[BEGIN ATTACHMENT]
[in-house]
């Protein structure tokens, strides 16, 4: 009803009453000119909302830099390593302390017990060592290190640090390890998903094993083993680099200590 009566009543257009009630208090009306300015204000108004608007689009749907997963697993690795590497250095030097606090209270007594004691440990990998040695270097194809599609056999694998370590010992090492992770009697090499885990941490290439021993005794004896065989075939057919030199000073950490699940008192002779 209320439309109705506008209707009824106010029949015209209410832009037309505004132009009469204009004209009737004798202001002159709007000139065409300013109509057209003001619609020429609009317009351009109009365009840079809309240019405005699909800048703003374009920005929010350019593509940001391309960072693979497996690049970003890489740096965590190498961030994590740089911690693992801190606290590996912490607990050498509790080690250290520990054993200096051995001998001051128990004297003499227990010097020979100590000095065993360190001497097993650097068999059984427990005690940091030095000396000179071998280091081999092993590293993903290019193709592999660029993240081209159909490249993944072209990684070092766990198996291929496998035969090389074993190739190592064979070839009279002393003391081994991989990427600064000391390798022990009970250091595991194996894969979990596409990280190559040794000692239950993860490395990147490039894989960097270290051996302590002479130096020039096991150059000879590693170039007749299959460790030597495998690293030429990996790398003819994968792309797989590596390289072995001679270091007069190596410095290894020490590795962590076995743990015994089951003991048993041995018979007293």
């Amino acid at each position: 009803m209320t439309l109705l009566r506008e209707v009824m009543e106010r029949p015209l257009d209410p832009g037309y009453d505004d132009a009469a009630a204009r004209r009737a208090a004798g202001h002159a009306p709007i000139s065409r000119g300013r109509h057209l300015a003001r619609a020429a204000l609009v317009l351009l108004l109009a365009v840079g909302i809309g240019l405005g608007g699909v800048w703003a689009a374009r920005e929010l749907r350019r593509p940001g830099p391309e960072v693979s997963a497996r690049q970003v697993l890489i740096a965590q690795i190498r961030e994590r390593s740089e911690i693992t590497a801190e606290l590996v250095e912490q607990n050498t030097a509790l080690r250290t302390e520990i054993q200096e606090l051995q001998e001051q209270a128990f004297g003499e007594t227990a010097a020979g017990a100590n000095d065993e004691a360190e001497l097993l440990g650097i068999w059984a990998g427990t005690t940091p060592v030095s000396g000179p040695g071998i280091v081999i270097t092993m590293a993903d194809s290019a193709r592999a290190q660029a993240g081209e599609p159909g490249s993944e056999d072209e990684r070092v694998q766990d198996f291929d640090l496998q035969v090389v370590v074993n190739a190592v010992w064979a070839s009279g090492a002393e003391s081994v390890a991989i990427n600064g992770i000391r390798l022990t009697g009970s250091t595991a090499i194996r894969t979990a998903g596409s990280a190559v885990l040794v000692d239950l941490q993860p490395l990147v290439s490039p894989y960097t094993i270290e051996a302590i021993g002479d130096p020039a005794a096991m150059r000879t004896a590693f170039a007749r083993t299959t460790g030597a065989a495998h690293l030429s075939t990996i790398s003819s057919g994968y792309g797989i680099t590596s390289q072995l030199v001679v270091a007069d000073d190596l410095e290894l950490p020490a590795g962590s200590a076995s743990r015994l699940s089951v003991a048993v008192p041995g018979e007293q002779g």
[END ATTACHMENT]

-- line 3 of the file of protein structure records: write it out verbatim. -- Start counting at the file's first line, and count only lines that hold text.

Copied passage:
């Amino acid at each position: 009803m209320t439309l109705l009566r506008e209707v009824m009543e106010r029949p015209l257009d209410p832009g037309y009453d505004d132009a009469a009630a204009r004209r009737a208090a004798g202001h002159a009306p709007i000139s065409r000119g300013r109509h057209l300015a003001r619609a020429a204000l609009v317009l351009l108004l109009a365009v840079g909302i809309g240019l405005g608007g699909v800048w703003a689009a374009r920005e929010l749907r350019r593509p940001g830099p391309e960072v693979s997963a497996r690049q970003v697993l890489i740096a965590q690795i190498r961030e994590r390593s740089e911690i693992t590497a801190e606290l590996v250095e912490q607990n050498t030097a509790l080690r250290t302390e520990i054993q200096e606090l051995q001998e001051q209270a128990f004297g003499e007594t227990a010097a020979g017990a100590n000095d065993e004691a360190e001497l097993l440990g650097i068999w059984a990998g427990t005690t940091p060592v030095s000396g000179p040695g071998i280091v081999i270097t092993m590293a993903d194809s290019a193709r592999a290190q660029a993240g081209e599609p159909g490249s993944e056999d072209e990684r070092v694998q766990d198996f291929d640090l496998q035969v090389v370590v074993n190739a190592v010992w064979a070839s009279g090492a002393e003391s081994v390890a991989i990427n600064g992770i000391r390798l022990t009697g009970s250091t595991a090499i194996r894969t979990a998903g596409s990280a190559v885990l040794v000692d239950l941490q993860p490395l990147v290439s490039p894989y960097t094993i270290e051996a302590i021993g002479d130096p020039a005794a096991m150059r000879t004896a590693f170039a007749r083993t299959t460790g030597a065989a495998h690293l030429s075939t990996i790398s003819s057919g994968y792309g797989i680099t590596s390289q072995l030199v001679v270091a007069d000073d190596l410095e290894l950490p020490a590795g962590s200590a076995s743990r015994l699940s089951v003991a048993v008192p041995g018979e007293q002779g």